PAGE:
The mechanism of enzyme action depends upon the two factors, namely enzyme’s specificity and transition state of the reactants or substrates. The enzyme’s specificity is due to its active site, which seems like a small aperture or opening. The enzyme’s active site allows specific binding of an enzyme with the substrate due to residues like –NH2, -SH groups etc.
We must have heard that the enzymes are the biocatalysts, but we need to know what biocatalysts do. The participation of enzymes in any biochemical or biological reaction is referred to as “Catalyzed reaction”, and they only speed up the reaction upto 107 to 1020 times.
Therefore, enzymes serve as a biocatalyst that only increases the reaction rate or the conversion of reactants into products. It is important to keep in mind that the enzymes are never used up in the reaction, which means they remain free after the release of products.
Enzymes can catalyze the same chemical pathway several times until they get denatured and associate with the inhibitors. In this context, we will study the mechanism of enzyme action through three popular models (lock and key hypothesis, Induced fit model and Michaelis and Menten’s equation.
You will also get to know the difference between the mechanisms of enzyme-catalyzed and uncatalyzed reaction (without enzyme) along with the meaning of some important terms relative to the study of the enzyme’s mechanism.
Content: Mechanism of Enzyme Action
- Important Terms
- Lock and Key Hypothesis
- Induced Fit Model
- Michaelis and Menten’s Model
Before proceeding to the mechanism of enzyme action, we must have a brief knowledge of the following terms:
Enzymes: These are the 3-D proteinaceous organic compounds, which function as a “biocatalyst” to increase the reaction’s speed. Enzymes are specific due to the presence of a distinct region called an active site of an enzyme.
Enzyme action: It is defined as the enzyme’s activity, which facilitates the catalysis or breakdown of chemical substrates (participating in the reaction) into the desired products. Therefore, the term “Enzyme action” is sometimes interchangeable with the term “Enzyme catalysis”.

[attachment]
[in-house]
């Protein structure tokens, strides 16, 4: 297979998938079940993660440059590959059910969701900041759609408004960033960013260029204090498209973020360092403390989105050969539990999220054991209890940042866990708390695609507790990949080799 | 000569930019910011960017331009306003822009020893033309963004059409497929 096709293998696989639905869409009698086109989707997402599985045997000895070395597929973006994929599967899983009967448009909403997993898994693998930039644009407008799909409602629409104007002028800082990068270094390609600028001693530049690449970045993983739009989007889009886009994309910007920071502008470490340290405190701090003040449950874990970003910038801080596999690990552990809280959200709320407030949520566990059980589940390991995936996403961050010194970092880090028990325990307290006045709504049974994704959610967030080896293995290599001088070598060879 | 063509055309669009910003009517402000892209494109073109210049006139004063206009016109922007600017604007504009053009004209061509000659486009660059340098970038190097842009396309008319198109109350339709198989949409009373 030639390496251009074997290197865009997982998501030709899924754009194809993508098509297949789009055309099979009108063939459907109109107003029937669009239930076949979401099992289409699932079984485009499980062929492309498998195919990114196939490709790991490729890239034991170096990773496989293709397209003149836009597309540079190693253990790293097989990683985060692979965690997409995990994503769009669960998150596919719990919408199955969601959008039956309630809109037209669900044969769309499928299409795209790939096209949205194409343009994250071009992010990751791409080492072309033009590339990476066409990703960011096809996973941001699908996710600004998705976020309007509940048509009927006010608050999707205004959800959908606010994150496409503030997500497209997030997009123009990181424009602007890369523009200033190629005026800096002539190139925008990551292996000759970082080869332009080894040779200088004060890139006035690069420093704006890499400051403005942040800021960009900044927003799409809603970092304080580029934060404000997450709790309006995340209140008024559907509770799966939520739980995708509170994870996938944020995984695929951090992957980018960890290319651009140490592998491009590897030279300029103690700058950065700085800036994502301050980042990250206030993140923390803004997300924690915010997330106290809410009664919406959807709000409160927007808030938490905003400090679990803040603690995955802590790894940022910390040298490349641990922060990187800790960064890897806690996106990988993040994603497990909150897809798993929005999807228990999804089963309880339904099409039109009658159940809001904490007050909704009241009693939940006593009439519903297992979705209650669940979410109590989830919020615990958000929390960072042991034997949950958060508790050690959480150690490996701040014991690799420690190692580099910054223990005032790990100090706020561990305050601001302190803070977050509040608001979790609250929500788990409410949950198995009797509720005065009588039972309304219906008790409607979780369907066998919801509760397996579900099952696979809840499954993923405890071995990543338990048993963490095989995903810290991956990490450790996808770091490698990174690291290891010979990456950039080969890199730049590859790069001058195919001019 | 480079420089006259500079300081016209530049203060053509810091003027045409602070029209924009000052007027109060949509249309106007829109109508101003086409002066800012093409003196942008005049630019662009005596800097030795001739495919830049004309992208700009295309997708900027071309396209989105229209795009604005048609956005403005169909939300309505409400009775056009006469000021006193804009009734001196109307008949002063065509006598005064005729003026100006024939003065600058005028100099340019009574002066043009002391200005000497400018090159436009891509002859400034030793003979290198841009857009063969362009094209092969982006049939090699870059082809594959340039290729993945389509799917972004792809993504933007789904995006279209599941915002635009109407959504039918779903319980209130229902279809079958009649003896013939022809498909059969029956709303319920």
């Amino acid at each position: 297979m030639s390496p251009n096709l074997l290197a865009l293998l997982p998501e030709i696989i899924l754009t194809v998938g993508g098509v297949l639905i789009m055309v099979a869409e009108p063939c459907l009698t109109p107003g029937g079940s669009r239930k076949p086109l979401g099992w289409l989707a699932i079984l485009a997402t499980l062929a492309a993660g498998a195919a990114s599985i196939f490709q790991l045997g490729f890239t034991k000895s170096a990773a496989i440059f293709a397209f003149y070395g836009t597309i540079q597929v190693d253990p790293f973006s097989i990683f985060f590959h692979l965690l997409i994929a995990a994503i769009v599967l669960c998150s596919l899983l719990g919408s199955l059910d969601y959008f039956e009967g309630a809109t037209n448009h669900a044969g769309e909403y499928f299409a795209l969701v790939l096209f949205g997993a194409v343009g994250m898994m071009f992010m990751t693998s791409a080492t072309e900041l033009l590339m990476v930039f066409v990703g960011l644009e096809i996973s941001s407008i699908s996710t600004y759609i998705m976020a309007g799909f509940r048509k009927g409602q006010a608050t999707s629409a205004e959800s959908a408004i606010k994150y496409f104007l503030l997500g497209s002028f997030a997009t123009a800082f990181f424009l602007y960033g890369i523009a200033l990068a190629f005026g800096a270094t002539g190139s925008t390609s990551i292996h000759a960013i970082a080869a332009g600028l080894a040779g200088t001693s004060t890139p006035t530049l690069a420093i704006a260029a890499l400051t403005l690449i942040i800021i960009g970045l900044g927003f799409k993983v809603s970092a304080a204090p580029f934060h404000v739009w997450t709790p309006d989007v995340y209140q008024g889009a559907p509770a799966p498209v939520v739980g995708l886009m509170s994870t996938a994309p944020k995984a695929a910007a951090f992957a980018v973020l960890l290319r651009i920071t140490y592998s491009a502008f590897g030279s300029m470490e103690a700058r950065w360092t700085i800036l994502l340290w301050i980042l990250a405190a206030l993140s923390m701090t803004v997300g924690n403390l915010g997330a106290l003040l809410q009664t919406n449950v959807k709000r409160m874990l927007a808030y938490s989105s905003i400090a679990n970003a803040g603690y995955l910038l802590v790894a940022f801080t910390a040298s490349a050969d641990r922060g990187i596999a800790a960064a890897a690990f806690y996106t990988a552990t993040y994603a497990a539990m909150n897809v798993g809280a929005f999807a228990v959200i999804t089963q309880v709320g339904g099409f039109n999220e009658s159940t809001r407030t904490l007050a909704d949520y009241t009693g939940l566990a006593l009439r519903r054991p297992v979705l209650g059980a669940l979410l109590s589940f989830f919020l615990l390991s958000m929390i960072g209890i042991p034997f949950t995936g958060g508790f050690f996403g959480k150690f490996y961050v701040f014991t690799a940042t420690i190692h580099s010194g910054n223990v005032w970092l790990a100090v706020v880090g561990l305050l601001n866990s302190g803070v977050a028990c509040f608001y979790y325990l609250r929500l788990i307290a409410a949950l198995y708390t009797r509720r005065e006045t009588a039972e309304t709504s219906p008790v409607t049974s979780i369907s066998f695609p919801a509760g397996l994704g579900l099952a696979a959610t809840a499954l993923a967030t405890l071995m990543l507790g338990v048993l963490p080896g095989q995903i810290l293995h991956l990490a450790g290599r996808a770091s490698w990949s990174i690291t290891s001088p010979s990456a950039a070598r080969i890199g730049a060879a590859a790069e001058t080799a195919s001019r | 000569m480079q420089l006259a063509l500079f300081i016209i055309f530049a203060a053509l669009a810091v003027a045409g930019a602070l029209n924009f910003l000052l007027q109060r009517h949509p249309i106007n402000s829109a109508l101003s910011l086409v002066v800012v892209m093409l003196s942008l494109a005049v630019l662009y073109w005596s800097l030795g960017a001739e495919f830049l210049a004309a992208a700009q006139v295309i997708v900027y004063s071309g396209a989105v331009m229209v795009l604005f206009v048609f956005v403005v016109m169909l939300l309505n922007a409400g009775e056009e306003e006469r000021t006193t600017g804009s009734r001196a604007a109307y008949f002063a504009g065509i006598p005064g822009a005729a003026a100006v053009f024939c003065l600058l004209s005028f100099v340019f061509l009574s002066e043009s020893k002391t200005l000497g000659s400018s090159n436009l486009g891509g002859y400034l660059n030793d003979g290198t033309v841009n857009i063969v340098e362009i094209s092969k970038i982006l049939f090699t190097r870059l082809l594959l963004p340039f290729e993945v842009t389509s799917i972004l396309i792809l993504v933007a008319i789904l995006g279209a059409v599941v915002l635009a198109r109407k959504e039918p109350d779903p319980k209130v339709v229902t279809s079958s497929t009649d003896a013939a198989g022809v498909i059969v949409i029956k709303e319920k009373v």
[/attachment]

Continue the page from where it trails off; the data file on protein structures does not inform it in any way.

Enzyme catalysis is necessary for many biological or biochemical pathways to occur or essential for the chemical interconversions that sustain life. Let us look into a few examples of enzyme catalysis:
- Sucrose (disaccharide) converts into two different monosaccharide molecules, i.e. glucose and fructose, via the enzyme action of “Sucrase”.
- Glucose (monosaccharide) converts into ethanol (primary alcohol) and atmospheric carbon dioxide via the action of the enzyme “Zymase”.
Substrates: In terms of enzymology, the substrates refers to the reactants molecules, which form a temporary association with an enzyme or turn out to form an enzyme-substrate complex (E-S complex). Various bonds form between the initial contact of the two, i.e. an enzyme and substrate that releases binding energy to create a perfect fit.
Products: In terms of enzymology, the products refer to the species or molecules form by the conformation changes in the enzyme-substrate complex. The enzymes attain their original state after the release of products, and they are available for the substrate molecules to undergo the same pathway.
The mechanism of enzyme action typically depends upon the activation energy. Enzymes participating in any chemical reaction reduce the activation energy and decreasing the time between the substrate’s interconversion into a product. Therefore, to study the enzyme’s mechanism more in detail, we must know the meaning of the following terms:
Transition state: It refers to the high energy state during which the substrates are in the process of falling into the products. The transition state is the intermediary stage between the substrate and product, which remains unstable, or this stage does not last for long. The substrates require some activation energy to outreach the transition state.